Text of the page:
Outreach Activities

Natural Product-Based Outreach Activities: Lighting the Fire of Curiosity

The science classes offered in most elementary and middle schools teach students the theories and laws of science. They present this field as a collection of facts and rules and all too often, don’t convey the creativity, experimentation and curiosity so fundamental to the scientific world. As a result, many students shy away from science at a young age. These early impressions have a major impact on the number of students that go on to earn a degree in science. In fact, eighth grade children (approximately age 13) that identified that they wanted to pursue a career in the sciences were considerably more likely to receive a science-related bachelors degree (1.9x in life science and 3.4x in physical sciences and engineering; Science 2006, 312, 1143-1144). Accordingly, it is critical that new programs are developed to promote the interest of students at a young age.

Natural products provide the ideal venue in which to ignite an interest in science in general and chemistry in particular as their functional diversity influences nearly every aspect of our lives. From the colors of flowers and the smell of citrus to the agents used as drugs, these compounds perform functions that students can recognize and relate to. Dr. Carlson has developed a program called Natural Products and Lighting the Fire of Curiosity to introduce students to natural products, focusing on compounds produced by plants to facilitate pollination and elicit allelopathic effects (organism produces compounds to deter or attack other organisms). Given the importance of the mindset of children at a young age, our efforts will focus attention on outreach to local elementary and middle school aged students.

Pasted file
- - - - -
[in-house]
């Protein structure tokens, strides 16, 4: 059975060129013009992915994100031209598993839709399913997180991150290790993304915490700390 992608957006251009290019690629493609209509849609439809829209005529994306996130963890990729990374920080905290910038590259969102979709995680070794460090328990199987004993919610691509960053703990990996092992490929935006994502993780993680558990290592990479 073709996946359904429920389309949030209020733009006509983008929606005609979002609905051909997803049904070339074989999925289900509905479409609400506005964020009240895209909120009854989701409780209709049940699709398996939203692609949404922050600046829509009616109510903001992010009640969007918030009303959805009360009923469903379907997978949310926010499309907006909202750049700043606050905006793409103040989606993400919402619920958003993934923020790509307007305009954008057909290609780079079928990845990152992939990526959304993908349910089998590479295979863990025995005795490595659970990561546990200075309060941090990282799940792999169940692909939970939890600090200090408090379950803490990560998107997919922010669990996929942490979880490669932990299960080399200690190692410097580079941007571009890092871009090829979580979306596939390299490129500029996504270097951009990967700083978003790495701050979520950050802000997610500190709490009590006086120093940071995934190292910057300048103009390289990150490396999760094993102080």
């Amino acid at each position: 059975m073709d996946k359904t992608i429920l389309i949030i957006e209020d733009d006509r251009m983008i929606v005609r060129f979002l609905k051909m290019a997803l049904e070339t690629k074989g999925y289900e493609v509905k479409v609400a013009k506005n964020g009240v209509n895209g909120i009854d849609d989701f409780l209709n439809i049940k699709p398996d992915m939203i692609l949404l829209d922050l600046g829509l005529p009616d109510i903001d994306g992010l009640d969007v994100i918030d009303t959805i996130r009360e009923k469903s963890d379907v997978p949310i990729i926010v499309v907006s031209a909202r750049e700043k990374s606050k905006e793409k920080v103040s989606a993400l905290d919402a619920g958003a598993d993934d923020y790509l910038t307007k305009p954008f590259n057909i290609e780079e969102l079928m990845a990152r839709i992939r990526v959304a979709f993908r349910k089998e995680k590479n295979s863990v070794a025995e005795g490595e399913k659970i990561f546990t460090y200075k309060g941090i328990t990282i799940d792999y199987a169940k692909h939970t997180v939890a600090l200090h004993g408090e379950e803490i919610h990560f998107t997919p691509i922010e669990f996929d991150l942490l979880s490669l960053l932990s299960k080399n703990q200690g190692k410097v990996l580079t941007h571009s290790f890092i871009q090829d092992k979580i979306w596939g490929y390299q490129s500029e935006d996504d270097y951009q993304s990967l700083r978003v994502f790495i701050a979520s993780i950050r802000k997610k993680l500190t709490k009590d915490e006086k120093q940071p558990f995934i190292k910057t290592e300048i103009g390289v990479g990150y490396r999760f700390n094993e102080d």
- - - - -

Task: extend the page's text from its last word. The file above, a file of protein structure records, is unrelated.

Plants produce myriad compounds to facilitate interactions with the world around them, many of which are colored or pigmented. Anthocyanins, members of the flavonoid family of natural products, are responsible for the colors of many flowers, fruits and leaves yielding a range of colors from orange to blue. We have generated activities involving these colored pigments to introduce children to the visible roles that natural products play in the world around them. A collaborative relationship has been established with the Girls Scouts of Central Indiana to bring the wonders of chemistry to young people in Central and Southern Indiana. Our first activity has been shared with more than 50 kids at the Indiana University National Chemistry Week Celebrations in the fall of 2010 and 200 Brownies during their visit to IU in the fall of 2011!